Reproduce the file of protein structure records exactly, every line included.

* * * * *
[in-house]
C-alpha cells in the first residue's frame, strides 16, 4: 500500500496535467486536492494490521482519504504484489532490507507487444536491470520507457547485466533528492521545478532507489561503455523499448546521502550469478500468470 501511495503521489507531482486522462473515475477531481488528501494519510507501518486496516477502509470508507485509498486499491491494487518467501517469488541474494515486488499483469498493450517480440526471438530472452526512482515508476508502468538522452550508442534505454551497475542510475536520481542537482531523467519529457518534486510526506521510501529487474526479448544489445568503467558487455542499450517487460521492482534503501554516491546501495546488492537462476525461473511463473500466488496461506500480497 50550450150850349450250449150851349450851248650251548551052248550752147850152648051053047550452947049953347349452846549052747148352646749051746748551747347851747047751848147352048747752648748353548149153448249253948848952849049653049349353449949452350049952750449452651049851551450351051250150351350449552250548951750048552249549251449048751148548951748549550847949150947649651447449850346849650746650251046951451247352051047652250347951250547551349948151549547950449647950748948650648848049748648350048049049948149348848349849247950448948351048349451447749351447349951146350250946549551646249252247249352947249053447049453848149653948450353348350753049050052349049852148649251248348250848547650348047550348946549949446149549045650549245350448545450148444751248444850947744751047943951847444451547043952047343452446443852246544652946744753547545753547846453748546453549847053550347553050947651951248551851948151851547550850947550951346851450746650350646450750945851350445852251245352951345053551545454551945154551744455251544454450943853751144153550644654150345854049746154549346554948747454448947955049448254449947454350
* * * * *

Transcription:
[in-house]
C-alpha cells in the first residue's frame, strides 16, 4: 500500500496535467486536492494490521482519504504484489532490507507487444536491470520507457547485466533528492521545478532507489561503455523499448546521502550469478500468470 501511495503521489507531482486522462473515475477531481488528501494519510507501518486496516477502509470508507485509498486499491491494487518467501517469488541474494515486488499483469498493450517480440526471438530472452526512482515508476508502468538522452550508442534505454551497475542510475536520481542537482531523467519529457518534486510526506521510501529487474526479448544489445568503467558487455542499450517487460521492482534503501554516491546501495546488492537462476525461473511463473500466488496461506500480497 50550450150850349450250449150851349450851248650251548551052248550752147850152648051053047550452947049953347349452846549052747148352646749051746748551747347851747047751848147352048747752648748353548149153448249253948848952849049653049349353449949452350049952750449452651049851551450351051250150351350449552250548951750048552249549251449048751148548951748549550847949150947649651447449850346849650746650251046951451247352051047652250347951250547551349948151549547950449647950748948650648848049748648350048049049948149348848349849247950448948351048349451447749351447349951146350250946549551646249252247249352947249053447049453848149653948450353348350753049050052349049852148649251248348250848547650348047550348946549949446149549045650549245350448545450148444751248444850947744751047943951847444451547043952047343452446443852246544652946744753547545753547846453748546453549847053550347553050947651951248551851948151851547550850947550951346851450746650350646450750945851350445852251245352951345053551545454551945154551744455251544454450943853751144153550644654150345854049746154549346554948747454448947955049448254449947454350